He’s full of anecdotes, like the one about Zander, the boy who was otherwise very expressive but was failing his writing class until they discovered he had grapho-motor issues. Solution: give him a keyboard and now he’s just fine. Or the girl who had trouble reading until they discovered she had a shortage of “active working memory”. Solution: train her to underline key points and review them later as she reads.
Levine, who is the founder and director of a non-profit All Kinds of Minds, thinks schools could be more effective if they focus kids on their assets (learning strengths), diagnose areas of weakness, and then discuss with the kid. Ask if these are important in life, and then either find workarounds for areas that don’t matter as much, or exercise the areas that matter.
He notes the differences between success in “real life” and school. Kids in school are expected to be well-rounded but life rewards specialization. Schools are designed for linguists, not spatial thinkers. Of course there are many general skills that everyone should learn regardless of how much they use them later, but what can we do to make it easier for kids who have neuro-developmental issues that make classrooms difficult?
Levine’s institute publishes a table of neuron-developmental profiles, that builds on the latest neuroscience to break learning down into its components. These are skills like saliency determination (lets you figure out what’s relevant) and significance determination (what’s important). Some kids just can’t get their minds off the significance of the thumbtacks on the bulletin board, making it hard for them to pay attention to the letters that the teacher has posted there. The ability to see things others can’t is an important sign of creativity that should be nourished, but too often those kids would be labeled disruptive.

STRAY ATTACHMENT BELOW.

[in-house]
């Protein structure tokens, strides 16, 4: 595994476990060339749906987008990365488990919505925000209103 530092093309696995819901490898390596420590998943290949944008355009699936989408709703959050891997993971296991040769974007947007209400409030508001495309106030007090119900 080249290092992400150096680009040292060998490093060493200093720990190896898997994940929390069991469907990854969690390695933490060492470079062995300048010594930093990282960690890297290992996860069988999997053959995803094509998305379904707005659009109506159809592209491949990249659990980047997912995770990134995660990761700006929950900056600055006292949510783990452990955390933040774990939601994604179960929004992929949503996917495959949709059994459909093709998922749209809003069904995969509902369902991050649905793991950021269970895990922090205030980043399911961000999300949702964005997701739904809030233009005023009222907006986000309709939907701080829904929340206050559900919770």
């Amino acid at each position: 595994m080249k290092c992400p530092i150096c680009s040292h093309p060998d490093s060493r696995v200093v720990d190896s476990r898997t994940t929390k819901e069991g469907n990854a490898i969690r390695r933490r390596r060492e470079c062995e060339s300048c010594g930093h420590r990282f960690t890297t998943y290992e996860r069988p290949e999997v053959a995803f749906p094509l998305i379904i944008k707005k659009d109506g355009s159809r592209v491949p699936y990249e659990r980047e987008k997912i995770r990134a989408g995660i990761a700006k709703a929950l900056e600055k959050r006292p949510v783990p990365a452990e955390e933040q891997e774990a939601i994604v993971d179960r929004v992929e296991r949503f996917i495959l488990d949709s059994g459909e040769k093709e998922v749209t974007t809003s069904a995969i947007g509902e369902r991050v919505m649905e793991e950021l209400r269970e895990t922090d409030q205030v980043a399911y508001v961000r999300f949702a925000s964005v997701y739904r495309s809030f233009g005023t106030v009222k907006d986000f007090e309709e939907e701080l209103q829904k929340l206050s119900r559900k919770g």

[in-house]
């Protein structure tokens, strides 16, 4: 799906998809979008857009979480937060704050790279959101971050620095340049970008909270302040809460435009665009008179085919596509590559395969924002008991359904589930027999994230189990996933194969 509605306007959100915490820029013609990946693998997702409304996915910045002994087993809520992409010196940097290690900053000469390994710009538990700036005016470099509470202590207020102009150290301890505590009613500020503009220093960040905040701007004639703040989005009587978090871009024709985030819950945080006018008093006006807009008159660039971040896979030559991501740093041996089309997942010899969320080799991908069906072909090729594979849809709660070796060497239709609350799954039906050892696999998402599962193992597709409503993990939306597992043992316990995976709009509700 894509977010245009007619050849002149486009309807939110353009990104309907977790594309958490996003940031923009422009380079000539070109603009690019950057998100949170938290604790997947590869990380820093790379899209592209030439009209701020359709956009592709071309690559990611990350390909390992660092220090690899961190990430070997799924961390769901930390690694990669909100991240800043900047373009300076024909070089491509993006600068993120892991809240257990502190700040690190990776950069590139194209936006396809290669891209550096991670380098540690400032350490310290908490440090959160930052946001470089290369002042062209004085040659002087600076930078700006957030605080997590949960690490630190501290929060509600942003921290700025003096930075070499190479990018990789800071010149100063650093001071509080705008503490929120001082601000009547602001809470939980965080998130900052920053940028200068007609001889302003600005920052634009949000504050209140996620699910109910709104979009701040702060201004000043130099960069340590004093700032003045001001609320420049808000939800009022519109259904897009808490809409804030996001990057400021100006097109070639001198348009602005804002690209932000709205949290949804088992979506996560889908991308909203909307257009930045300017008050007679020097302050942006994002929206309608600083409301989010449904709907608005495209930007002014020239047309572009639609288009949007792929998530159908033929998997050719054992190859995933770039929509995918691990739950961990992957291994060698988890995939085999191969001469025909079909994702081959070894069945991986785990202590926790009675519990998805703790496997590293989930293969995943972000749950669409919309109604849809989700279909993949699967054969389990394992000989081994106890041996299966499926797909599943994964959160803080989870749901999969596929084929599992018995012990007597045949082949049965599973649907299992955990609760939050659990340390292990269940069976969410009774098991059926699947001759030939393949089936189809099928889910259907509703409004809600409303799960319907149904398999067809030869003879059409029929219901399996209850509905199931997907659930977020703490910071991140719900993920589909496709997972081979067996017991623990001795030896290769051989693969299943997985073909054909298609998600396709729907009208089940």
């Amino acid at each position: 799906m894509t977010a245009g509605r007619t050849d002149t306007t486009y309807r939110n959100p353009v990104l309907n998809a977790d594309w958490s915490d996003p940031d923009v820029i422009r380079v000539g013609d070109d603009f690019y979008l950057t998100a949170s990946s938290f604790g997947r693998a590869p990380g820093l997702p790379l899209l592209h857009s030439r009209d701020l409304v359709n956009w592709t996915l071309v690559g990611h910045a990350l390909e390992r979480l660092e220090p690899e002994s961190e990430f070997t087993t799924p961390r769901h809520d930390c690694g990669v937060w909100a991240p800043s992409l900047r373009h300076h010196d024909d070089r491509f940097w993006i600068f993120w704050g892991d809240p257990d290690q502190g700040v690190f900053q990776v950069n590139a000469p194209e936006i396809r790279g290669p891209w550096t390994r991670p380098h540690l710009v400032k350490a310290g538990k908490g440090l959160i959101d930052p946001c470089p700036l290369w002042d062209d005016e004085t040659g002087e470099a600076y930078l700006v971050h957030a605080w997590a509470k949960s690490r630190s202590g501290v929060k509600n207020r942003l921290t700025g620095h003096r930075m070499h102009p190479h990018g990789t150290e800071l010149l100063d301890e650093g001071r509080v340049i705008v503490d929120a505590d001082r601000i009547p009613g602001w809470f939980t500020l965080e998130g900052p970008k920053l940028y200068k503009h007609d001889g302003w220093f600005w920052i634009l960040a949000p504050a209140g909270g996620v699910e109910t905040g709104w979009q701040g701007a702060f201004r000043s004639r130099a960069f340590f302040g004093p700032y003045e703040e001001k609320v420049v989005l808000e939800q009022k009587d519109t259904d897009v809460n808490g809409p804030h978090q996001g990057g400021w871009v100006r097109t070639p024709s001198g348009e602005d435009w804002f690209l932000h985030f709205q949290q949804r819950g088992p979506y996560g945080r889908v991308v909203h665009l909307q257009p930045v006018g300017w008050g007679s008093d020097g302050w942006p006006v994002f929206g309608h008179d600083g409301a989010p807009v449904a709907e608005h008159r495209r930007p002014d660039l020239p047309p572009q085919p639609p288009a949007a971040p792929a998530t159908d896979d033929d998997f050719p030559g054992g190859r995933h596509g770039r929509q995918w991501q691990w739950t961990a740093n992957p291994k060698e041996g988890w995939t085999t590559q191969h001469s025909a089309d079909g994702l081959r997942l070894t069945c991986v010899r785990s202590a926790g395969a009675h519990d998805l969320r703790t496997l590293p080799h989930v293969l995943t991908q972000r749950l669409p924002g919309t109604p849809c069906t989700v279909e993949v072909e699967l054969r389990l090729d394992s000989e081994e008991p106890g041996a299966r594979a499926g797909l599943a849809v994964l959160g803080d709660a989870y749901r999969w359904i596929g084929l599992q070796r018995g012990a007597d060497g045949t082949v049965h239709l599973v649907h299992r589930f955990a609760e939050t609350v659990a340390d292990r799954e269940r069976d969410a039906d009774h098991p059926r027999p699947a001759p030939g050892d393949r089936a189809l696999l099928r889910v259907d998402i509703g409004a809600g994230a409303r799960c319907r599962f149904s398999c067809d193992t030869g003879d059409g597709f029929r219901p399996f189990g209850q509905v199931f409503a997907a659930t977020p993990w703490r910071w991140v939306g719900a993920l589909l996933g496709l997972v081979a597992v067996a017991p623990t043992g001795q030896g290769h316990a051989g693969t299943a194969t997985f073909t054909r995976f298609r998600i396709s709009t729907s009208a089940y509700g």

Other examples: previewing (the ability to see the end result before embarking on a task), sequential and spatial ordering (knowing how things are connected in time and space). Kids who are particularly good or bad at these skills can turn up in the principal’s office for bad behavior, when what they really need is some tasks that can help them apply their strengths productively or compensate for their weaknesses.
Some other ideas: keep in mind the difference between an affinity or special interest that all kids should have, and recreation or entertainment that is good but shouldn’t be the focus of their lives. He wasn’t as clear on the difference as I would like, but it brought nods from Mercer Island parents like me who think the emphasis on sports often comes at the expense of more productive learning. When sports teaches teamwork, it’s good; when it’s just a way to feel good about trouncing others, it’s entertainment.
Here are some quotes I wrote down:
- Lable the phenomenon, not the kid. Instead of saying he’s got ADD, say he has difficulties with sequential ordering. Once the kid knows what’s wrong, he can do something about it.
- Sleep hygiene is important. Kids need 9 hours a night, period, and you should focus the entire day around how to enable that.
- No kid should leave school without knowing how to write a business plan.
- Kids need to learn about learning while they’re learning.
- Don’t make childhood so wonderful that it’s a hard act to follow. It’s bad if kids are so good-looking or athletic that they have to wait until adulthood to learn about their inadequacies.
- Kids need to spend lots of time with adults.
- Imaginative play is more important than a week stuffed with parent-arranged activities.
- One problem with TV is that it presents the world as more fast-paced and well-organized than it really is.
And my favorite quote, which Levine attributes to Harvard professor Jerome Kagan: To see what a kid will be like when he's 19, watch him at 18.